5 ways a Criminal Defense Attorney can Improve a Client's Case
No one ever plans on being arrested. Unfortunately, many people find themselves in scenarios where the situation quickly escalates out of their control. Others may be facing charges of which they are innocent. The law attempts to be fair and impartial but the system is far from perfect. After getting arrested, a person has the best chance to beat their conviction when they invest in a professional criminal defense attorney.
The legal system is designed so even a person with exceptional intelligence would have difficulty defending themselves in front of a judge and prosecutor. There are many reasons why a criminal lawyer can help improve a client’s case beyond someone representing themselves or choosing the public defender. Here are the top five.
Top Reasons to invest in a Criminal Lawyer
- 1. Reduced Bail
- 2. Attention to Detail
- 3. Experience to Succeed
- 4. Fight for your rights
- 5. Superior Negotiating Power
1. Reduced Bail
One of the first things a private attorney can achieve is a reduced bail for the defendant. If the attorney is hired by the time the accused makes his or her first appearance, the attorney can typically get a substantial reduction in the bail amount. Even if the defendant has already pleaded guilty or innocent, a private attorney can still request a reduction in the bail amount. There is no guarantee that a judge will grant the motion, but the private councilor will certainly help the defendant’s chances.
2. Attention to Detail
Public defenders represent many clients with a variety of criminal charges. Due to the high volume of cases a public defender has it is impossible for them to give the quality attention to the smallest details that can mean the difference between conviction and innocence. Having a lawyer who is focused on fewer cases gives a defendant a much better chance of walking from the court room as a free man or woman. Many aspects of a case are time sensitive and they have to be handled in a timely fashion. Privileges, like the right to a speedy trial, may be denied if they are not requested within the proper window of opportunity so it is imperative to hire an attorney as soon as possible.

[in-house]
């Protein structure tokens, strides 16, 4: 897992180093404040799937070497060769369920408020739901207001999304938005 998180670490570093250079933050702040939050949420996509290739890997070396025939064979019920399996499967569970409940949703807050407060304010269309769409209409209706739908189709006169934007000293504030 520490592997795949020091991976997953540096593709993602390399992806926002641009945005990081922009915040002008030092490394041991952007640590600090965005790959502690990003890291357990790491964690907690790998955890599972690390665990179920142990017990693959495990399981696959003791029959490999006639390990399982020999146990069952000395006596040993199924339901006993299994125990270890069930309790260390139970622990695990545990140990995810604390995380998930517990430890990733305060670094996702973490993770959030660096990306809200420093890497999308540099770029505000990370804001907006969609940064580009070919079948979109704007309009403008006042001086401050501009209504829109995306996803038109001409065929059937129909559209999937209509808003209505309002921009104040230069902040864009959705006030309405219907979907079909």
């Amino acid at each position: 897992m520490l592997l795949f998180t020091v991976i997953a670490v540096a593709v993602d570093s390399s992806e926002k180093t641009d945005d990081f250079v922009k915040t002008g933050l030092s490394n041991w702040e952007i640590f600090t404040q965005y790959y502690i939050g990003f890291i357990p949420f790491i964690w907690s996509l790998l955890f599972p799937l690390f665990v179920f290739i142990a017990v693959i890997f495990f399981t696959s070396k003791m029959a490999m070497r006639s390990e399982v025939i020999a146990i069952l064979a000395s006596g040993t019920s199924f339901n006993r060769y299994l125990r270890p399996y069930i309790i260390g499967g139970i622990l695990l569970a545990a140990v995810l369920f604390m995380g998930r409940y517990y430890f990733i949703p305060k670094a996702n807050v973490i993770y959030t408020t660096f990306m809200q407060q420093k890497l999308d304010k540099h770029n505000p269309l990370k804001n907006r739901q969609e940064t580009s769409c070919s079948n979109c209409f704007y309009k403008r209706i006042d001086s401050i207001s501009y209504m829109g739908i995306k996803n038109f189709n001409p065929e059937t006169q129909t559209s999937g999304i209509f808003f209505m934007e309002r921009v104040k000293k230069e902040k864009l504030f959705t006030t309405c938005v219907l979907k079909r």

3. Experience to Succeed
Most private attorneys have spent years cutting their teeth as court appointed attorneys and even prosecutors. For this reason, they're already familiar with the inner workings of their state's legal system. Sometimes understanding and being able to quote precedence in other cases can be enough to get evidence admitted or dismissed. After a state's Supreme Court has ruled a judgment on a certain aspect of the law, that ruling becomes the guidelines for further rulings in circuit and county court. This is why an experienced, private attorney is such a valuable asset because he or she has argued enough cases to be familiar with precedence. This crucial skill can work heavily in the defendant's favor.
An experienced attorney will also know key experts that may have to be called. Sometimes evidence can be misleading until an expert on a particular matter is called upon to clarify. An attorney with the keen eye to recognize that the available evidence is being misinterpreted can make or break a case. Many cases in recent memory have swung on the testimony of an expert witness, but it takes an attorney who has the experience to think outside the normal parameters and introduce the evidence to the expert.
4. Fight for your rights
The police are some of the bravest, most important members of society. However, they are still only human and they're certainly capable of making an error. A good attorney will review the evidence and file any necessary motions or paperwork to ensure the defendant gets a fair trial. The police may accidentally do a number of things to in their investigation which need to be properly scrutinized. A motion to suppress certain evidence can completely alter a criminal case so it's best to hire a lawyer earlier rather than later.
An attorney can also speak for the defendant without having his or her words twisted into a confession. Police interrogators will attempt to take advantage of a person's ignorance of the law and they even admit to this when they read Miranda Rights to the defendant. Anything you say can and WILL be used against you in a court of law." Therefore, it’s best to say nothing and allow an attorney to speak to the law enforcement officers.
5. Superior Negotiating Power
A private councilor has the ability to negotiate with prosecutors and even point out to them that the defendant has actually been charged with the wrong crime. Sometimes, this can mean the difference between going to prison or getting probation. A private attorney understands which statutes were actually violated and he or she can sometimes get a person's charges dropped from a felony to a misdemeanor. Private council can also negotiate shorter sentences in exchange for the defendant's testimony.